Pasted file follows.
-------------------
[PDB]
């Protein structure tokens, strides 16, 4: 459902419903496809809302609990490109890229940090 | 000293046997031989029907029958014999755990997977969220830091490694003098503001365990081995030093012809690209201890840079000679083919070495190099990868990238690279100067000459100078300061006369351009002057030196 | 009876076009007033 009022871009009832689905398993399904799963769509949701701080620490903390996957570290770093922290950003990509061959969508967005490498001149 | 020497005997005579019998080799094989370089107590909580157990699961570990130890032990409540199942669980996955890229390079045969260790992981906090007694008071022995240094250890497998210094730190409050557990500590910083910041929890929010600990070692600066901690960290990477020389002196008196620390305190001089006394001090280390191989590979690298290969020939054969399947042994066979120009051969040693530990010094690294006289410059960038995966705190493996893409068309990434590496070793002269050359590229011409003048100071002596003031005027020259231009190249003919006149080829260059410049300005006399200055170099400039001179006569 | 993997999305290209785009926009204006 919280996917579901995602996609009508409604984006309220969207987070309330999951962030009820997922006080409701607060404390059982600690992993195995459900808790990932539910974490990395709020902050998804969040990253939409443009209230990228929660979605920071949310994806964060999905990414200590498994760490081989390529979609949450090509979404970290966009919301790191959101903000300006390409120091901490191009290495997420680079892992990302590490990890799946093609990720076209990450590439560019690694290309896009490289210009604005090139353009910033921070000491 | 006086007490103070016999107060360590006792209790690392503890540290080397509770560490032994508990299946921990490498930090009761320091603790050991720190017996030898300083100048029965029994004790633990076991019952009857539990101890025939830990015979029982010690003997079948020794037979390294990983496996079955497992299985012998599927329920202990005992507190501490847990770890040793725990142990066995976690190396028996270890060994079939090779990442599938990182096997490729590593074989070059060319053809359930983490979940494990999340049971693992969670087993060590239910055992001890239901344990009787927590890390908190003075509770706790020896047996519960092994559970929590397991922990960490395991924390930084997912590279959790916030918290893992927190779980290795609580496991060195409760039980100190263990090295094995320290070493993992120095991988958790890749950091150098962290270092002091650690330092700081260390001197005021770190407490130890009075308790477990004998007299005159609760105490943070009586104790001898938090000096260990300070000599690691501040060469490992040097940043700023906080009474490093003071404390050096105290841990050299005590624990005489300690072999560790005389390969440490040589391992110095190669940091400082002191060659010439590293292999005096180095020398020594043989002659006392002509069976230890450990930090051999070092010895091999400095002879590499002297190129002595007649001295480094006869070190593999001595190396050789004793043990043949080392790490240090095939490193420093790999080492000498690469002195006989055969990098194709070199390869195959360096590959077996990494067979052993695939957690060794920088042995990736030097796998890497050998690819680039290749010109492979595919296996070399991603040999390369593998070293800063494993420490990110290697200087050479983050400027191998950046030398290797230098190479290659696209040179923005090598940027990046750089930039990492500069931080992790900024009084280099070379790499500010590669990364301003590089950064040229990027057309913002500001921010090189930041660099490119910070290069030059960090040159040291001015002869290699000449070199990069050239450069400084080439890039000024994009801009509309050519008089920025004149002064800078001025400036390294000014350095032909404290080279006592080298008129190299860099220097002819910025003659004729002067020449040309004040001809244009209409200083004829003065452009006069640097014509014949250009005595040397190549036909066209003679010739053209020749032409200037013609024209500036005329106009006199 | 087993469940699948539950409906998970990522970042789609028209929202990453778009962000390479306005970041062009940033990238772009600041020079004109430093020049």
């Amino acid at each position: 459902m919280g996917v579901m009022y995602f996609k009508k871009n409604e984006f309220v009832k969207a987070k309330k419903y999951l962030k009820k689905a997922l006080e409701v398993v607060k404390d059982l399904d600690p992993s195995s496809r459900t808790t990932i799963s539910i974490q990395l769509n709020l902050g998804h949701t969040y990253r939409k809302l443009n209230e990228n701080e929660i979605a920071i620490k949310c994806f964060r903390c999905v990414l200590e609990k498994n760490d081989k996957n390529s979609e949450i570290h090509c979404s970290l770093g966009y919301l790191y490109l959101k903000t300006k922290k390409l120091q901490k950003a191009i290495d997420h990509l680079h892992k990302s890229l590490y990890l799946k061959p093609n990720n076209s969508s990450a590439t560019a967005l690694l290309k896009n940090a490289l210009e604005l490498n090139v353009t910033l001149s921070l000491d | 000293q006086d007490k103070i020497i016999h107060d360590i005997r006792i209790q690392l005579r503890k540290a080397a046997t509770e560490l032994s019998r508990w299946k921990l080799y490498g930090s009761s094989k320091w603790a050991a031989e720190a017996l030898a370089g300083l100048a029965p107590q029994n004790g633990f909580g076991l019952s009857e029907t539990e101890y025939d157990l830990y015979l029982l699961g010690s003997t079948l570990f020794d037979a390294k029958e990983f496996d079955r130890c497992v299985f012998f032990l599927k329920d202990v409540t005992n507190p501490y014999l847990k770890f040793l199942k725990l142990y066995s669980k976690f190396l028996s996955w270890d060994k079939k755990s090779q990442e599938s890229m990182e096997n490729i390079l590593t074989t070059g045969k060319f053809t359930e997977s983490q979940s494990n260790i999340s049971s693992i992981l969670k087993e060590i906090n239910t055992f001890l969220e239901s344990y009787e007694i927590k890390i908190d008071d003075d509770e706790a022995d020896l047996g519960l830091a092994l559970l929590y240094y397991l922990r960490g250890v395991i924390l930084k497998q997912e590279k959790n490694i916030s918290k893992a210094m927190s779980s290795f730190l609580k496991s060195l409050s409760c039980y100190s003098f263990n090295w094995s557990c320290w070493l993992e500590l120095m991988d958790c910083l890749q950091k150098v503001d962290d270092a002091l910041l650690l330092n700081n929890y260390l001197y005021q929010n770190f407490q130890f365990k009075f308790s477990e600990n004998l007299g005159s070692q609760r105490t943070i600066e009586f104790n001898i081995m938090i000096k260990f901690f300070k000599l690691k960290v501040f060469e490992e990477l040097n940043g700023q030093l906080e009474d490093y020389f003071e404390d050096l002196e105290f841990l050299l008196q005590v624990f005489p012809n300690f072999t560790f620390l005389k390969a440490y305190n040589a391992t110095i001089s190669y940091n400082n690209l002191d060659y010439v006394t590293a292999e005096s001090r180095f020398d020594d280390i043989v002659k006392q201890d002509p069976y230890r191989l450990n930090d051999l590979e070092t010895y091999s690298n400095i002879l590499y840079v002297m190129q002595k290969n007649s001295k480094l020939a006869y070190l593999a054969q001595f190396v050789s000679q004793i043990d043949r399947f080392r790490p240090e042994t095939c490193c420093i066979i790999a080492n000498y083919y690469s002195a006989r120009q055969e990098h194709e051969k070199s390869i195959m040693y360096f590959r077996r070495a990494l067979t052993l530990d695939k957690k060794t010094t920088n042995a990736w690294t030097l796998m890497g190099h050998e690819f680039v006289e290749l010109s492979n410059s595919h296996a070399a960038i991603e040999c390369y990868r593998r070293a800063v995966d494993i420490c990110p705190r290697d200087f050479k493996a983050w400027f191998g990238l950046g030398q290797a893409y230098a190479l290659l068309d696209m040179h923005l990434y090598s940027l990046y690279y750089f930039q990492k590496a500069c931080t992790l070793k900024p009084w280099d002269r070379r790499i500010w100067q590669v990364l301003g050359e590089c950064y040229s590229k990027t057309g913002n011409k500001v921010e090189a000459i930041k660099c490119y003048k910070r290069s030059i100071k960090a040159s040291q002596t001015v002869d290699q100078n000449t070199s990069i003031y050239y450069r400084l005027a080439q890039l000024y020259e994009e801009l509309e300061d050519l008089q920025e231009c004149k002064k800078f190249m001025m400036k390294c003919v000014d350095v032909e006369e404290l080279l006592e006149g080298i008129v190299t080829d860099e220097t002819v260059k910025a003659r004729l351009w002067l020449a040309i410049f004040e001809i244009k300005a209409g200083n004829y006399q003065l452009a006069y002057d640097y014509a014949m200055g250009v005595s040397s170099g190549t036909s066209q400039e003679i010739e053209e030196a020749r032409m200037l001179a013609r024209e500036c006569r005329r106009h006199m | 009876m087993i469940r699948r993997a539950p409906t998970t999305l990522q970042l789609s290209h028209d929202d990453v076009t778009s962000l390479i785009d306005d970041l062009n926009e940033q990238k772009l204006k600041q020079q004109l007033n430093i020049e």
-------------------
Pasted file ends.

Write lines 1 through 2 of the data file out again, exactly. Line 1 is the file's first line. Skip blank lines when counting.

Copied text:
[PDB]
């Protein structure tokens, strides 16, 4: 459902419903496809809302609990490109890229940090 | 000293046997031989029907029958014999755990997977969220830091490694003098503001365990081995030093012809690209201890840079000679083919070495190099990868990238690279100067000459100078300061006369351009002057030196 | 009876076009007033 009022871009009832689905398993399904799963769509949701701080620490903390996957570290770093922290950003990509061959969508967005490498001149 | 020497005997005579019998080799094989370089107590909580157990699961570990130890032990409540199942669980996955890229390079045969260790992981906090007694008071022995240094250890497998210094730190409050557990500590910083910041929890929010600990070692600066901690960290990477020389002196008196620390305190001089006394001090280390191989590979690298290969020939054969399947042994066979120009051969040693530990010094690294006289410059960038995966705190493996893409068309990434590496070793002269050359590229011409003048100071002596003031005027020259231009190249003919006149080829260059410049300005006399200055170099400039001179006569 | 993997999305290209785009926009204006 919280996917579901995602996609009508409604984006309220969207987070309330999951962030009820997922006080409701607060404390059982600690992993195995459900808790990932539910974490990395709020902050998804969040990253939409443009209230990228929660979605920071949310994806964060999905990414200590498994760490081989390529979609949450090509979404970290966009919301790191959101903000300006390409120091901490191009290495997420680079892992990302590490990890799946093609990720076209990450590439560019690694290309896009490289210009604005090139353009910033921070000491 | 006086007490103070016999107060360590006792209790690392503890540290080397509770560490032994508990299946921990490498930090009761320091603790050991720190017996030898300083100048029965029994004790633990076991019952009857539990101890025939830990015979029982010690003997079948020794037979390294990983496996079955497992299985012998599927329920202990005992507190501490847990770890040793725990142990066995976690190396028996270890060994079939090779990442599938990182096997490729590593074989070059060319053809359930983490979940494990999340049971693992969670087993060590239910055992001890239901344990009787927590890390908190003075509770706790020896047996519960092994559970929590397991922990960490395991924390930084997912590279959790916030918290893992927190779980290795609580496991060195409760039980100190263990090295094995320290070493993992120095991988958790890749950091150098962290270092002091650690330092700081260390001197005021770190407490130890009075308790477990004998007299005159609760105490943070009586104790001898938090000096260990300070000599690691501040060469490992040097940043700023906080009474490093003071404390050096105290841990050299005590624990005489300690072999560790005389390969440490040589391992110095190669940091400082002191060659010439590293292999005096180095020398020594043989002659006392002509069976230890450990930090051999070092010895091999400095002879590499002297190129002595007649001295480094006869070190593999001595190396050789004793043990043949080392790490240090095939490193420093790999080492000498690469002195006989055969990098194709070199390869195959360096590959077996990494067979052993695939957690060794920088042995990736030097796998890497050998690819680039290749010109492979595919296996070399991603040999390369593998070293800063494993420490990110290697200087050479983050400027191998950046030398290797230098190479290659696209040179923005090598940027990046750089930039990492500069931080992790900024009084280099070379790499500010590669990364301003590089950064040229990027057309913002500001921010090189930041660099490119910070290069030059960090040159040291001015002869290699000449070199990069050239450069400084080439890039000024994009801009509309050519008089920025004149002064800078001025400036390294000014350095032909404290080279006592080298008129190299860099220097002819910025003659004729002067020449040309004040001809244009209409200083004829003065452009006069640097014509014949250009005595040397190549036909066209003679010739053209020749032409200037013609024209500036005329106009006199 | 087993469940699948539950409906998970990522970042789609028209929202990453778009962000390479306005970041062009940033990238772009600041020079004109430093020049």